Low-Carb Diets Not Recommended for Kids with Diabetes, Says AAP

Low-Carb Diets Not Recommended for Kids with Diabetes, Says AAP

The American Academy of Pediatrics (AAP) does not recommend low-carbohydrate diets for children or teenagers with type 1 or type 2 diabetes. The AAP’s report states that there is little evidence to support the use of low-carb diets in managing diabetes in children, and there are concerns about the potential risks of nutrient deficiencies and stunted growth. Rather than focusing on restricting carbs, the AAP encourages families to cut out “bad” carbs such as sugary drinks and processed foods, while ensuring that kids get enough healthy carbs from vegetables, beans, and fiber-rich grains.

Low-carb diets like the popular “keto” diet can impose strict limits on carbohydrate intake, which may deprive kids of essential nutrients during critical periods of development. Amy Reed, a pediatric dietitian, agrees with the AAP’s recommendations and emphasizes that the focus should be on healthy eating rather than restriction.

Type 1 diabetes is caused by an immune system attack on the cells in the pancreas that produce insulin, while type 2 diabetes, often associated with obesity, is characterized by the body’s inability to properly use insulin. In both cases, diet plays a crucial role in managing blood sugar levels. While low-carb diets may be recommended for adults with diabetes, the AAP advises against them for children.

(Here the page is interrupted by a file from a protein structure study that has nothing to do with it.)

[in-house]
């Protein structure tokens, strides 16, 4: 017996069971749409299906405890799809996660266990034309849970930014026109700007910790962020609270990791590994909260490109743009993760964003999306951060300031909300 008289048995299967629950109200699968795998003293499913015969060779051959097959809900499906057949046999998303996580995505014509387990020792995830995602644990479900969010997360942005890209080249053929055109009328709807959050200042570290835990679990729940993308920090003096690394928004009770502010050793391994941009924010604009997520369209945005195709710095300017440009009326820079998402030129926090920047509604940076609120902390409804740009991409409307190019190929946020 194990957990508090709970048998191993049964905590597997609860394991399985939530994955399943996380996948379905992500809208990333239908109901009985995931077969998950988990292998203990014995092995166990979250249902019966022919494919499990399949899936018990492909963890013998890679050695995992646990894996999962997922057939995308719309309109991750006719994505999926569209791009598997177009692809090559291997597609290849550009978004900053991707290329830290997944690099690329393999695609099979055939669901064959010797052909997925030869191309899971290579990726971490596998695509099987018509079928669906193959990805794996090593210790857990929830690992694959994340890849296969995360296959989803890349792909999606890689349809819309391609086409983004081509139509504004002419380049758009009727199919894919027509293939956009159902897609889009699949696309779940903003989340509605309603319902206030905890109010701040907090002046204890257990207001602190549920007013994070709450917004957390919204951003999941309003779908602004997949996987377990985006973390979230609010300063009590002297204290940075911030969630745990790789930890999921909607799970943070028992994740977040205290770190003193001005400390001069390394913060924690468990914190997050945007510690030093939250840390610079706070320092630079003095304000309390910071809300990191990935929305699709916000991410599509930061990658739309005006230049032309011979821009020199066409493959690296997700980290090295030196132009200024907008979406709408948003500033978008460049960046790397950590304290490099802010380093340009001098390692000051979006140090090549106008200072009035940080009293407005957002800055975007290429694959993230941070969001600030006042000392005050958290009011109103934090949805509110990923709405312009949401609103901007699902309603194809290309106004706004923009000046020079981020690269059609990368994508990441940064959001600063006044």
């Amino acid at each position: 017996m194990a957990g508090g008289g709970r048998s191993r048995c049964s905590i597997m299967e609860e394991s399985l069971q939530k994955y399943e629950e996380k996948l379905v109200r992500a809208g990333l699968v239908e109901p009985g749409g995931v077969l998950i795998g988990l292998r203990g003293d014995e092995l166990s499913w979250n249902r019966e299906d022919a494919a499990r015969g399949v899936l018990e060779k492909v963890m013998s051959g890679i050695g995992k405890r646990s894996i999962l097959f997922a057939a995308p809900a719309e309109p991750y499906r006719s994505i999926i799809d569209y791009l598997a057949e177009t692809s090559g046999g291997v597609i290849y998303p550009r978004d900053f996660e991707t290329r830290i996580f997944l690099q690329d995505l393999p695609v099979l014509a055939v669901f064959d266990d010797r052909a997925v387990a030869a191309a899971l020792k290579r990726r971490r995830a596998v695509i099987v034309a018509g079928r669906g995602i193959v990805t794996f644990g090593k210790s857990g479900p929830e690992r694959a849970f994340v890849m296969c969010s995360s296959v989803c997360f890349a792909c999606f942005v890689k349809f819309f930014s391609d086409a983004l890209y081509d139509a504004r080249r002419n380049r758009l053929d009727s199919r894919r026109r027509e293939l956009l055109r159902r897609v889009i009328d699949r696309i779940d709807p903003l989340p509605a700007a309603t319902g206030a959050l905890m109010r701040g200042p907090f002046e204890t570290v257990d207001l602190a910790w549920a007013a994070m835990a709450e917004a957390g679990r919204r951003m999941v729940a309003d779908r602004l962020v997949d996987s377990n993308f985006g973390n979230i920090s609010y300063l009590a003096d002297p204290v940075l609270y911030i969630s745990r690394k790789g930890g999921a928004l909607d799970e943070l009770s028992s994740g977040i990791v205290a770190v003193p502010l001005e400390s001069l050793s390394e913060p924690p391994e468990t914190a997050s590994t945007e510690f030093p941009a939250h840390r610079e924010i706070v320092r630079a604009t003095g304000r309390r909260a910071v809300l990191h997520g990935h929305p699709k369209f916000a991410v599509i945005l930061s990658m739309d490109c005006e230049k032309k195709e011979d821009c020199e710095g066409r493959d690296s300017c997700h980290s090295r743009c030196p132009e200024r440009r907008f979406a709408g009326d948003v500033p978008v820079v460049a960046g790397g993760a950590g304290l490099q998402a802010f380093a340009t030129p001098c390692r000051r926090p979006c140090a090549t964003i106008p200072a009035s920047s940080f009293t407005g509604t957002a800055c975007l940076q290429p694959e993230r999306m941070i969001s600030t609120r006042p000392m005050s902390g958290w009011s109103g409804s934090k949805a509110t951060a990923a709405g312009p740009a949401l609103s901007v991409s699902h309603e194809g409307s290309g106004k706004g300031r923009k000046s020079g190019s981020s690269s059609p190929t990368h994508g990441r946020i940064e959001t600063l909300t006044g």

Dr. Tamara Hannon, a pediatric endocrinologist, suggests that families start by eliminating sugar-sweetened drinks, including juices, as a simple and cost-effective way to improve diet. The risks associated with low-carb diets for kids range from nutrient deficiencies to stunted growth and can contribute to “diet culture,” body dissatisfaction, and eating disorders.

For parents considering a low-carb diet to manage their child’s diabetes, the AAP recommends working closely with healthcare providers and conducting extra monitoring to ensure adequate growth, bone health, and nutritional status. However, it’s important to note that not all families have access to specialized healthcare services, particularly in areas where specialists are scarce.

In general, the AAP advises that children with diabetes or prediabetes follow the same diet guidelines as all children aged 4 to 18. This includes a balance of protein, unsaturated fats, and carbohydrates from fruits, vegetables, beans, dairy products, and high-fiber grains. Increasing fiber intake is especially important for managing blood sugar levels, as it slows down digestion.

Families on a budget can opt for frozen or canned vegetables, which are just as nutrient-packed as fresh ones in most cases. Making healthy carbs more appealing to children can involve creative solutions such as incorporating beans and vegetables into tacos. However, Dr. Hannon emphasizes that improving kids’ diets is not solely the responsibility of parents but also requires support from society, particularly when it comes to accessible healthy food options for lower-income families.

The report from the AAP was published in the journal Pediatrics.

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